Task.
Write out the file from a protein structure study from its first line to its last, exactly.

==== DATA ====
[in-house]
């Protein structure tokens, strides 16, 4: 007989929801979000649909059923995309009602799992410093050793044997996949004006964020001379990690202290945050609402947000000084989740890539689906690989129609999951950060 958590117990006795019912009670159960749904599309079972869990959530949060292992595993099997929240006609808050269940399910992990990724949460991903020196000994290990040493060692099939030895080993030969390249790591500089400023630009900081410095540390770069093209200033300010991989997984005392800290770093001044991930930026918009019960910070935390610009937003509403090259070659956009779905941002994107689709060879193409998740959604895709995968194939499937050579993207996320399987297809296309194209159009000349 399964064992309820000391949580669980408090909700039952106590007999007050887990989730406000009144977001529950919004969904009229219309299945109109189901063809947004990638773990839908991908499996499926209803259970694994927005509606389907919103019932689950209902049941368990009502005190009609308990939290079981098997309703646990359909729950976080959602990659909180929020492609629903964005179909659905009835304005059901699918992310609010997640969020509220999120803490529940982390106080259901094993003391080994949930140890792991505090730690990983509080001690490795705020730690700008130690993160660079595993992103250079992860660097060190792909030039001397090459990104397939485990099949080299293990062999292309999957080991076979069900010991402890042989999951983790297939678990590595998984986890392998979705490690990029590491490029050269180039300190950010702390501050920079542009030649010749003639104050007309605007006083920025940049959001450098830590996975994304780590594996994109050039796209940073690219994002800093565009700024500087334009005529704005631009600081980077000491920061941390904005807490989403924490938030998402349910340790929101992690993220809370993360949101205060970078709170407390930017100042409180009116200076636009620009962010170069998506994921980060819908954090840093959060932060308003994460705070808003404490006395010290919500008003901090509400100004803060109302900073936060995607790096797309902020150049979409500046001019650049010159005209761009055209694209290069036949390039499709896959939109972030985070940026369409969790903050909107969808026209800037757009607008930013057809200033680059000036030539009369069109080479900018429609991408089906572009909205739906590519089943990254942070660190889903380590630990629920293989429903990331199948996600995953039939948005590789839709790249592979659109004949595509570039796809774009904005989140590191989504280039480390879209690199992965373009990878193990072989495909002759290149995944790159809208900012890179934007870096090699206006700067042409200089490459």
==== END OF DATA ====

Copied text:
[in-house]
């Protein structure tokens, strides 16, 4: 007989929801979000649909059923995309009602799992410093050793044997996949004006964020001379990690202290945050609402947000000084989740890539689906690989129609999951950060 958590117990006795019912009670159960749904599309079972869990959530949060292992595993099997929240006609808050269940399910992990990724949460991903020196000994290990040493060692099939030895080993030969390249790591500089400023630009900081410095540390770069093209200033300010991989997984005392800290770093001044991930930026918009019960910070935390610009937003509403090259070659956009779905941002994107689709060879193409998740959604895709995968194939499937050579993207996320399987297809296309194209159009000349 399964064992309820000391949580669980408090909700039952106590007999007050887990989730406000009144977001529950919004969904009229219309299945109109189901063809947004990638773990839908991908499996499926209803259970694994927005509606389907919103019932689950209902049941368990009502005190009609308990939290079981098997309703646990359909729950976080959602990659909180929020492609629903964005179909659905009835304005059901699918992310609010997640969020509220999120803490529940982390106080259901094993003391080994949930140890792991505090730690990983509080001690490795705020730690700008130690993160660079595993992103250079992860660097060190792909030039001397090459990104397939485990099949080299293990062999292309999957080991076979069900010991402890042989999951983790297939678990590595998984986890392998979705490690990029590491490029050269180039300190950010702390501050920079542009030649010749003639104050007309605007006083920025940049959001450098830590996975994304780590594996994109050039796209940073690219994002800093565009700024500087334009005529704005631009600081980077000491920061941390904005807490989403924490938030998402349910340790929101992690993220809370993360949101205060970078709170407390930017100042409180009116200076636009620009962010170069998506994921980060819908954090840093959060932060308003994460705070808003404490006395010290919500008003901090509400100004803060109302900073936060995607790096797309902020150049979409500046001019650049010159005209761009055209694209290069036949390039499709896959939109972030985070940026369409969790903050909107969808026209800037757009607008930013057809200033680059000036030539009369069109080479900018429609991408089906572009909205739906590519089943990254942070660190889903380590630990629920293989429903990331199948996600995953039939948005590789839709790249592979659109004949595509570039796809774009904005989140590191989504280039480390879209690199992965373009990878193990072989495909002759290149995944790159809208900012890179934007870096090699206006700067042409200089490459």